Date of Degree


Document Type


Degree Name





Alexander Punnoose

Subject Categories

Condensed Matter Physics | Physics


exciton, intraband fermion excitation, quantum phase transition, time-reversal


The discovery of high temperature superconductivity inspired a number of novel proposals, one of which, put forward by C.M.Varma, involves the breaking of time-reversal symmetry to explain the physics of the underdoped pseudogap phase. It was proposed that time-reversal symmetry is spontaneously broken as a result of strong repulsion between the Cu-O electrons to form loop-currents in the system.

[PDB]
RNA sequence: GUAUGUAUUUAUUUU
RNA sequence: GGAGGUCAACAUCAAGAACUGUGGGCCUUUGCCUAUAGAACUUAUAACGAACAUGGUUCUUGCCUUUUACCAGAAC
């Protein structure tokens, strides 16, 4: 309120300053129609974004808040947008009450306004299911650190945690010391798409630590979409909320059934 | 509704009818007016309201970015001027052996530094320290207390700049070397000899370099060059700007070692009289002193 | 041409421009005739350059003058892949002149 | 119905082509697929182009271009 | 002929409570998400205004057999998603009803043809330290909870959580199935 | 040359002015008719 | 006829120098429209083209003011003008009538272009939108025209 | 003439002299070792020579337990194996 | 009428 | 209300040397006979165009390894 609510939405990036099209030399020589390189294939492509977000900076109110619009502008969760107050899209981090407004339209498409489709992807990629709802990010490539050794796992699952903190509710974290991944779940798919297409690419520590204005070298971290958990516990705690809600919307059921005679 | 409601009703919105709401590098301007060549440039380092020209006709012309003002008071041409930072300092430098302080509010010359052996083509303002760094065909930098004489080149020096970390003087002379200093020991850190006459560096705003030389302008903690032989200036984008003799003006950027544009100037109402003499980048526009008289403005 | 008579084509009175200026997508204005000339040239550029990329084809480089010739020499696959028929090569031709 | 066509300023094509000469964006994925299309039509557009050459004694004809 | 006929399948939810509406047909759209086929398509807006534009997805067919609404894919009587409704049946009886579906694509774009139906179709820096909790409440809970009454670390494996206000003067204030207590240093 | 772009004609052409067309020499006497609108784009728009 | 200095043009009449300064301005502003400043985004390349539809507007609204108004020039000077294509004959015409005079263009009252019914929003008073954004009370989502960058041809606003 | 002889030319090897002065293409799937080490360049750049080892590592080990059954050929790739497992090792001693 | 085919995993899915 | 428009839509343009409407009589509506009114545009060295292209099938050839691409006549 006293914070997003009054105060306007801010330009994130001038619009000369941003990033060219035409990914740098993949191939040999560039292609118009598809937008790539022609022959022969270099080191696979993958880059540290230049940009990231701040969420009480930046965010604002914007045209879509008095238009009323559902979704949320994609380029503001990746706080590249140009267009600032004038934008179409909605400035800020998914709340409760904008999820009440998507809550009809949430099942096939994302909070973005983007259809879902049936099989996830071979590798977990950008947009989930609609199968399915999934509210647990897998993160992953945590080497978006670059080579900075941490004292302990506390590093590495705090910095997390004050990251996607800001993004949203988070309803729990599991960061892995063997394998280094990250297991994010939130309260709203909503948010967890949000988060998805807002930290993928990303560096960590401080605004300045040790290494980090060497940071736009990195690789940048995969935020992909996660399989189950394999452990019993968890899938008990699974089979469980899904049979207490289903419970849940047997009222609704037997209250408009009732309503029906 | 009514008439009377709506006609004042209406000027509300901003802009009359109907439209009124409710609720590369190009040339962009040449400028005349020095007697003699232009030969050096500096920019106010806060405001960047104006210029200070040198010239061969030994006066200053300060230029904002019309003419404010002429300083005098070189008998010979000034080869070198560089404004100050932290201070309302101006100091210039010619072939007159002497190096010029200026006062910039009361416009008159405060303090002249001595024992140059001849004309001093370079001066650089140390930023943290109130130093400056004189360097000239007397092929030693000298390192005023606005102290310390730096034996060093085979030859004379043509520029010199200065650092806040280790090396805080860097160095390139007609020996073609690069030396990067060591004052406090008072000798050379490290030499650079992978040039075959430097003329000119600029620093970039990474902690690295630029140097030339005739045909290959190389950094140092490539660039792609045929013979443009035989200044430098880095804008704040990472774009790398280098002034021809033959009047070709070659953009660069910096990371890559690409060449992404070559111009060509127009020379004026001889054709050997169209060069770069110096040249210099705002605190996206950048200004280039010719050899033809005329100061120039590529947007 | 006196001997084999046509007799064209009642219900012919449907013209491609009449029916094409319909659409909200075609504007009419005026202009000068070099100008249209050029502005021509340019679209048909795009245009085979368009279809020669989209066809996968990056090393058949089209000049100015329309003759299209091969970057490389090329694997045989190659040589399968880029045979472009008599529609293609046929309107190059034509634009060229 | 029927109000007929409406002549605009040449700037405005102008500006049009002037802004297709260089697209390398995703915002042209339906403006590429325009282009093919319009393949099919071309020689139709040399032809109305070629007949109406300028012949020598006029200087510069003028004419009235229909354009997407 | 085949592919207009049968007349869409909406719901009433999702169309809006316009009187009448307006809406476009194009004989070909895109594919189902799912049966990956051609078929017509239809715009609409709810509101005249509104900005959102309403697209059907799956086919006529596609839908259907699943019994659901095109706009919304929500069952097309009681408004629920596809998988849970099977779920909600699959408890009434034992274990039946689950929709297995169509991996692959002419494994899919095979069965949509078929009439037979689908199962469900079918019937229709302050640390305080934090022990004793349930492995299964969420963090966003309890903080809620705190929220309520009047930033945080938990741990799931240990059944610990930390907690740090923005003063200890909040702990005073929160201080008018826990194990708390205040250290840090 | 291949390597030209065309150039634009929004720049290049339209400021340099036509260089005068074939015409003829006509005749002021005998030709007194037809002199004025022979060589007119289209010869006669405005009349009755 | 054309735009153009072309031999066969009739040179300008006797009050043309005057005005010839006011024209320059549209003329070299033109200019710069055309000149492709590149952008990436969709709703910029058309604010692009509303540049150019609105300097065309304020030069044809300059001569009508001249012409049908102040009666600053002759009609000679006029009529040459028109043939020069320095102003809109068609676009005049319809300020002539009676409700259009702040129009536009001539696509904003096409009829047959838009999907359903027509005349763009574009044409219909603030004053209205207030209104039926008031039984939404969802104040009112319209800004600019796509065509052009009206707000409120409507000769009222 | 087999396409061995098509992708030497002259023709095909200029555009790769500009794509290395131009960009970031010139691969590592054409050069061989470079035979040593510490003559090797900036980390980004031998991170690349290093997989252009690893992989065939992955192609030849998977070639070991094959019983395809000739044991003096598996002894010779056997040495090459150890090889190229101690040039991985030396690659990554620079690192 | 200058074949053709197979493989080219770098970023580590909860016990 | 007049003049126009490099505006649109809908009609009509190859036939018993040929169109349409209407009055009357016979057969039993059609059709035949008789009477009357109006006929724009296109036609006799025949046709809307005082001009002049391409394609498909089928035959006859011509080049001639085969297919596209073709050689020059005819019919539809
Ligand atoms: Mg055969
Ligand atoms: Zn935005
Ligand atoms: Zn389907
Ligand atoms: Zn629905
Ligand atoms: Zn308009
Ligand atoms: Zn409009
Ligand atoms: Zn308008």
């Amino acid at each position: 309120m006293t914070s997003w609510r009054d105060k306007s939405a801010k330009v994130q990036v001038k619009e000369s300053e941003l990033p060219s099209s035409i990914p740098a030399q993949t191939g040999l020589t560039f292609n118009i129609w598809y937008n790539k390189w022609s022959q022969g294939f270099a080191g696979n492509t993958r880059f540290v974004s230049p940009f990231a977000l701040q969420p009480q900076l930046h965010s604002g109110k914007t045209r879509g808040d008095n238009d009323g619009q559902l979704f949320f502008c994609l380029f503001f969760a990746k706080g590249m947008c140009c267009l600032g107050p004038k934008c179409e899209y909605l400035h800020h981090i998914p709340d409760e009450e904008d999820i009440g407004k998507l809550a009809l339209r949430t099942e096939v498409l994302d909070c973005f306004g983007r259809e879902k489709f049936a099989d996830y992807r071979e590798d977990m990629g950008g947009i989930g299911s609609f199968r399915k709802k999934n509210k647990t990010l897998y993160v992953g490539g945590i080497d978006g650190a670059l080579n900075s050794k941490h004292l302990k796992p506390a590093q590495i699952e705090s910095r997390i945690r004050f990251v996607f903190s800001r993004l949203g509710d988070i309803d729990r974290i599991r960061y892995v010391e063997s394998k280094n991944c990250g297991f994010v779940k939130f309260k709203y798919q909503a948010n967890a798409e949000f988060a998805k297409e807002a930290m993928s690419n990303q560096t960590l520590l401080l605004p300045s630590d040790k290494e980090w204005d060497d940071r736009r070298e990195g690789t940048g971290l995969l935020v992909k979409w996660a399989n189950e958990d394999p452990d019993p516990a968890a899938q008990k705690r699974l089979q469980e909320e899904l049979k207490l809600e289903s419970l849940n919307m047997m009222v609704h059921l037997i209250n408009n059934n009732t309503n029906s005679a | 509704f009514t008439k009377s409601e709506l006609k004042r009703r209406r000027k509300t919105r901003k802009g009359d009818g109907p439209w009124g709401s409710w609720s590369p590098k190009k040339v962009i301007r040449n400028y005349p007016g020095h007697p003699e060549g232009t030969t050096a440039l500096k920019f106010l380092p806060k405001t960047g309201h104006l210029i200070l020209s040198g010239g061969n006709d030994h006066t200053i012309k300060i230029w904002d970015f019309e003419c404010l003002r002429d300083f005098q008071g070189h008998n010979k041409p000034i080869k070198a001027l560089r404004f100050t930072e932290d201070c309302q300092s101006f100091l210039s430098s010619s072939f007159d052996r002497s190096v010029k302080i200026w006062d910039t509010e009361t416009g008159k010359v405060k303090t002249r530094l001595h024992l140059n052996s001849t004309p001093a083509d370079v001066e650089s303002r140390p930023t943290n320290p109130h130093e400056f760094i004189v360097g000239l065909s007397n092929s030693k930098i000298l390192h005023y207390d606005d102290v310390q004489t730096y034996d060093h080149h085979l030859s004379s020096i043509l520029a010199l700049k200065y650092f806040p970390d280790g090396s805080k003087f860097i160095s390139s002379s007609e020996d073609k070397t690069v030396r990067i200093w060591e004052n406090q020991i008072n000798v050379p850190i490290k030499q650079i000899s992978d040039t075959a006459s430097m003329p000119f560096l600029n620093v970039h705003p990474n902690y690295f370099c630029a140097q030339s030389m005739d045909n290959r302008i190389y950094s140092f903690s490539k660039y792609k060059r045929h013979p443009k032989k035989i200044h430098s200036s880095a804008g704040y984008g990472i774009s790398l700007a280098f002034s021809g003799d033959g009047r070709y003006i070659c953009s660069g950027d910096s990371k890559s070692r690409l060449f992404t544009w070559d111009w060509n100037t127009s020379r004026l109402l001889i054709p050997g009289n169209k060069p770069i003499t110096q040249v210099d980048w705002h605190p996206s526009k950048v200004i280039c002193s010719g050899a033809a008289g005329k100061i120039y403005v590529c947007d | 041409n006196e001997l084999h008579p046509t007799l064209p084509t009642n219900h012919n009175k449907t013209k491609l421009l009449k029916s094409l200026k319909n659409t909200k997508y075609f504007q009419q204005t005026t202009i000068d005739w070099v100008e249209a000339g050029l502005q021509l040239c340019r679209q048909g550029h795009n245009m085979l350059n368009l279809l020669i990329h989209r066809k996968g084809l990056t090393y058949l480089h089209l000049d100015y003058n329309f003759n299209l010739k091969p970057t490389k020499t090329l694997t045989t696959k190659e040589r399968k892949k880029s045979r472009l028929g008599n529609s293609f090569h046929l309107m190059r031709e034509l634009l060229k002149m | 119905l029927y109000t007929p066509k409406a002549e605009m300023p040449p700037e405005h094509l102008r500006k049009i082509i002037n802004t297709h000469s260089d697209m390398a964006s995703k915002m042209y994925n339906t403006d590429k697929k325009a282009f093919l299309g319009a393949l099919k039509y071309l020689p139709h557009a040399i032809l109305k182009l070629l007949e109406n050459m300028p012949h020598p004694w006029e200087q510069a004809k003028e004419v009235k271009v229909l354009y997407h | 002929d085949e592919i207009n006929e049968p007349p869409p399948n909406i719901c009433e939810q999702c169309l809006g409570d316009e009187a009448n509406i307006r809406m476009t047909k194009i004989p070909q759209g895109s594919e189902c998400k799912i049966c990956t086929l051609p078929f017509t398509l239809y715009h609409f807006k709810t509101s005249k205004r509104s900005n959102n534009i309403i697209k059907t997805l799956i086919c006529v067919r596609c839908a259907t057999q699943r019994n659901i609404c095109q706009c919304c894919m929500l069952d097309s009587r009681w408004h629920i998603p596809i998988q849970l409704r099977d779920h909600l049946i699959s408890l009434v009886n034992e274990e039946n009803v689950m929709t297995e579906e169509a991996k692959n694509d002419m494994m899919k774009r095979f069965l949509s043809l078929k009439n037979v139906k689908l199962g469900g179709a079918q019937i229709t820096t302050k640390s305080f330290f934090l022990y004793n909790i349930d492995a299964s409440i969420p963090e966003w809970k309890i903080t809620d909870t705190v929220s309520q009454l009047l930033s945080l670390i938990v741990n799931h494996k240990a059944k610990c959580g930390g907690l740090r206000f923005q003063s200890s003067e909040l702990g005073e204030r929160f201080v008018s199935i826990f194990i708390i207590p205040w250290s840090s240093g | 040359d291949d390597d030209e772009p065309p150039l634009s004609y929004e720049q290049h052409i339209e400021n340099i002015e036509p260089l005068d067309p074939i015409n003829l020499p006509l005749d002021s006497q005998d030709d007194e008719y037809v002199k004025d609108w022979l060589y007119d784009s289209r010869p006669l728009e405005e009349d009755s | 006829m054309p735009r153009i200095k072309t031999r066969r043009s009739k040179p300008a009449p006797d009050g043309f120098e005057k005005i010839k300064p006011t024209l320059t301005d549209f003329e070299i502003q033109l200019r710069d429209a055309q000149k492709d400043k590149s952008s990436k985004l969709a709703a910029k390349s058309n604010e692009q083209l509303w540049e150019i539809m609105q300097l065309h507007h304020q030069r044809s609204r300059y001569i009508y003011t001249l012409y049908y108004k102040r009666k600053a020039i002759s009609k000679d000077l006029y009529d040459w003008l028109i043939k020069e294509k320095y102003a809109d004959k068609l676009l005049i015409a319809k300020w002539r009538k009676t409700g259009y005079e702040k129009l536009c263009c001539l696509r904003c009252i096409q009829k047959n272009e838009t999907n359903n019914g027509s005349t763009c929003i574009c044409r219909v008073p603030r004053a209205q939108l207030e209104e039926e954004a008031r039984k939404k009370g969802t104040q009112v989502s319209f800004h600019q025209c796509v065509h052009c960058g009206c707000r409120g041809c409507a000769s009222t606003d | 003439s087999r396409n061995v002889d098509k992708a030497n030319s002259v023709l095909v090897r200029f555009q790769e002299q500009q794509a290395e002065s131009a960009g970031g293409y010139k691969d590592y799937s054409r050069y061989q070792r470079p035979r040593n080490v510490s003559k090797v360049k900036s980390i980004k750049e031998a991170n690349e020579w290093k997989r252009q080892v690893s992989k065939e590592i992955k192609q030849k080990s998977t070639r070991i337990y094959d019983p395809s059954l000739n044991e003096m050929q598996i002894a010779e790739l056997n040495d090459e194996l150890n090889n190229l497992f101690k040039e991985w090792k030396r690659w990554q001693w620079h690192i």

In this work, we developed a general theory to study the quantum phase transitions in the 2 dimensional strongly interacting electronic systems in which time-reversal symmetry is spontaneously broken in the ground state. We first applied the theory of magnetic groups to identify electronic current-loop patterns in two physically relevant systems: (i) 2-band model involving spinless electrons on a honeycomb lattice with next-nearest-neighbor interactions; (ii) 3-band $CuO_{2}$ model with and without lattice distortions. Next, by examining the correlation function within the standard ring and ladder Dyson series approximations, we identify the effective Hamiltonian with the relevant interactions responsible for creating low-energy fluctuations near the quantum critical point. The mean-field analysis of this effective Hamiltonian elucidated the fact that time-reversal symmetry breaking in a 2-band model is in the same universality class as the interband particle-hole pair condensation instability which occurs in the semi-conductors under large enough particle-hole attraction. Using Hubbard-Stratonovich transformation and functional integral method, we are able to investigate this instability and the static susceptibility in the condensed phase both in half-filling and doped case. Away from half-filling, because the condensates are metallic and couple to the gapless collective intraband particle-hole excitations, we find that the static susceptibility is generically negative as a result of this coupling, which implies that the condensates are unstable.


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